Thanks for your comments, but in case you're new here, please be aware that posting anonymously is frowned upon. If you have something to say, say it with a name. Thank you!

  17. Just passing by and had to voice my opinion.
    Should your morals be able to define someone else's? I think not. Many people have said straight to my face that I will be going to hell for believing this. But my response is always the same. If believing in equality sends me to hell, then so be it. I will not go to heaven knowing I wasn't the nicest person I could be on earth. I realize that I can not persuade others of this, who wants to go to hell just to be nice? Maybe I am alone in my thoughts. So be it.

  18. ... You think you can't stand up for your morals and still be a nice person?... *confused*

    I am sorry people have reacted thusly to your opinions though. It's not for us to judge who does and does not go to hell.

  19. I am not saying all the morals are wrong. A lot I believe in myself. Its just that many people, even my friends, say that gays will go to hell just due to the fact that they are gay. They did not have a choice. You do not choose to be gay, you are born it. Whenever I make this statement the only comeback is, so then your gay? No I am not gay. I just believe how you spend your time on earth should define whether or not you go to hell. Not your sexuality or beliefs. I am sorry for taking this on you, Drew. I have had this conversation one to many times.

  20. I was going to let you have the last word, but I simply cannot leave it at that.

    Do even the most marginal amount of research and you will learn that the "born that way" ideology is outrightly false, utterly disproven and scientifically unsound. Even the APA has changed their stance saying that biology isn't the cause of homosexual attraction.

    No one is born gay. Period.

  21. Yes but you are born with the inevitable attraction.

  22. There are many people who are gay that wish to be other wise. Or their parents do not allow them to be gay. But its not something that can be controlled.

  23. Once again, do your research. There are thousands who have changed their orientation. No one has to be or do anything they don't want to be or do. People can choose to do whatever they like. To intimate otherwise is to deny the human spirit.

  24. People that have gone from gay to straight, are doing it be will. However they will still retain the attraction to the same sex.
    " Tellingly, two founders of a ministry established to 'heal' homosexuals later described their programme as 'ineffective ... not one person was healed'. "

  25. http://www.avert.org/hsexu2.htm

  26. Read the section: "Can you stop being gay?"

  27. What? it works on mine. are you sure?

  28. Try leaving off the htm. I have a Mac and it may not work on PCs.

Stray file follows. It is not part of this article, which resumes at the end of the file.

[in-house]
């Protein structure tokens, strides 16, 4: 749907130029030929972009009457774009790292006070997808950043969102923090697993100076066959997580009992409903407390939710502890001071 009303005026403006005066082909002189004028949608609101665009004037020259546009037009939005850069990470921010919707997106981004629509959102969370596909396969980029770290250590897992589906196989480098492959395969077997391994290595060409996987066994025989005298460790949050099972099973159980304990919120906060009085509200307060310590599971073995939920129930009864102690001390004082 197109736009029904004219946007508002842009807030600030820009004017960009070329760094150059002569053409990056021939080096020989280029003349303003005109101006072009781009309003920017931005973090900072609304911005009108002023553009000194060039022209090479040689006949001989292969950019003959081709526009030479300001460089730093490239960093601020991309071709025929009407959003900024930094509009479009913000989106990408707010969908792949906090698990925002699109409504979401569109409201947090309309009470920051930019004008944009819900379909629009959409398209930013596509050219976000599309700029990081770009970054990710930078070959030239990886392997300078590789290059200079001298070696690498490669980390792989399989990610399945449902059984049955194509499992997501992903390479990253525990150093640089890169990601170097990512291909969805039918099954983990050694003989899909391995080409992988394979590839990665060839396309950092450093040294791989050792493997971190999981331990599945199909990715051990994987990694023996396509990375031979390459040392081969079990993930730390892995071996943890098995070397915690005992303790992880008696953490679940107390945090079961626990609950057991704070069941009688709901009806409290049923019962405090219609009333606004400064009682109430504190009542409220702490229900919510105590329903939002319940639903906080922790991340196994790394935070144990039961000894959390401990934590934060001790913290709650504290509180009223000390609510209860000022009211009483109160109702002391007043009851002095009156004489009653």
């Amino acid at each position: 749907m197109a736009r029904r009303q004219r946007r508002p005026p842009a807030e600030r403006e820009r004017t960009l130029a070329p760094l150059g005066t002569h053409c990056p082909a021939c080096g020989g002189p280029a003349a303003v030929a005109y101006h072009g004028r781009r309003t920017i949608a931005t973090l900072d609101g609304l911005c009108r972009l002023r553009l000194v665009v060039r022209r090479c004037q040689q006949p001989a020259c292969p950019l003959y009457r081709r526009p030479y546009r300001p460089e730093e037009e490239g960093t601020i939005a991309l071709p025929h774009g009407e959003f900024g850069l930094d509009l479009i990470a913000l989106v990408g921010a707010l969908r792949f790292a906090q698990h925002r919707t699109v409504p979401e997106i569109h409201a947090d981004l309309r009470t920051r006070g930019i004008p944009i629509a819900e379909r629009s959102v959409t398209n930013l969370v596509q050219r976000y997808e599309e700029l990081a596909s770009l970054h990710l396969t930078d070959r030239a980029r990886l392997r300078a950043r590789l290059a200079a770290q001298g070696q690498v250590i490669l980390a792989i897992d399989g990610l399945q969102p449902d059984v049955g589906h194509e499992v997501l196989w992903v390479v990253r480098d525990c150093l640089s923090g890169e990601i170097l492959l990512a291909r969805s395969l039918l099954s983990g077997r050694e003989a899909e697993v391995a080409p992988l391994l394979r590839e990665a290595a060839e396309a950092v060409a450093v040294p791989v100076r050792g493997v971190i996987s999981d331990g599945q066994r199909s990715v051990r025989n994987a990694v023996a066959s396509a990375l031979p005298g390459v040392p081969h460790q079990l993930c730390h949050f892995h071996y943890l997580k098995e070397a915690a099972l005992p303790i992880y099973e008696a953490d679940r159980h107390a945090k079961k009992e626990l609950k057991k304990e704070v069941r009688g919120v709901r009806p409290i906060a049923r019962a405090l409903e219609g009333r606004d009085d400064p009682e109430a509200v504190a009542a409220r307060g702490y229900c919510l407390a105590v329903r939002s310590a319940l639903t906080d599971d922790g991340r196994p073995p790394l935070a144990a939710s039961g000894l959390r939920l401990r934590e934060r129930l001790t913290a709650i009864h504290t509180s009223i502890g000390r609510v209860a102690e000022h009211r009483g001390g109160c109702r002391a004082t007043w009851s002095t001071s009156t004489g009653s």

29. Nope, "Page Load Error"! Sorry about that.

  30. Here's what it says: (I'm sorry its so long!)

    "There is now growing general support for the belief that sexuality is pre-determined and may change over time, or remain fixed. However, many people are interested in whether sexuality can be altered solely by a person's desire to change. Organisations that help homosexuals attempt to change their sexuality can be generally divided between those that use psychological 'reparative' methods and those that use religious 'healing' methods.

    Some people believe homosexuality is an illness and believe it can and should be cured. Many of these 'cures' revolve around psychological therapies (often called reparative therapy) which endeavour to re-orient a homosexual sexuality to heterosexual. Although there is little scientific data to evaluate, what is available seems to indicate that reparative therapy is ineffective. The American Psychological Association (APA), the world's largest association of psychologists has stated that:

    “Homosexuality is not a mental disorder and the APA opposes all portrayals of lesbian, gay and bisexual people as mentally ill and in need of treatment due to their sexual orientation.”
    Some strongly religious groups believe that homosexuality is sinful and is in direct breach of the bible and other religious texts. As with reparative therapy there has been little to no scientific evaluation of the healing and prayer techniques used. What evidence is available suggests that the success of these techniques is restricted to three areas:

    Convincing bisexuals to limit their sexual activities to members of the opposite sex.
    Convincing homosexuals to become celibate.
    Convincing gay men and lesbians to attempt to maintain heterosexual relationships, whilst retaining their homosexual orientation.
    Tellingly, two founders of a ministry established to 'heal' homosexuals later described their programme as 'ineffective ... not one person was healed'.

    The subject of 'curing' homosexuality has become a politically charged debate in America, with Christian political organisations promoting the theory that homosexuality can be changed through force of will alone. They claim that 'thousands are leaving their homosexual identity for sexual celibacy, and even marriage'.

    Alternatively, gay and lesbian rights organisations would argue that these views misunderstand what it means to be gay, and amount to discrimination against gay and lesbian people."

  31. Sorry, but without a functioning website and credentials to back this up, it's about as convincing as some random guy spouting his unfounded and uneducated beliefs on the street corner. It's an opinion, nothing more. And, again, DO YOUR RESEARCH and you'll find that the APA has altered their stance on the theory of reparative therapy, indicating that there is no evidence citing biological causes of sexual orientation.

    Be careful where you get your information, too. There are extreme biases, especially on the side of the gay activists.

  32. As well as the anti-gay marriage side. Ok where I am its very late. I would like to conclude that i will continue believing church cannot control the government, where your going in your afterlife depends on how you live your life, and equality to all. Peace Drew.

  33. That video with the old woman is terrible!! I can't believe people would do this..

    Way to go for your dad though! He was awesome!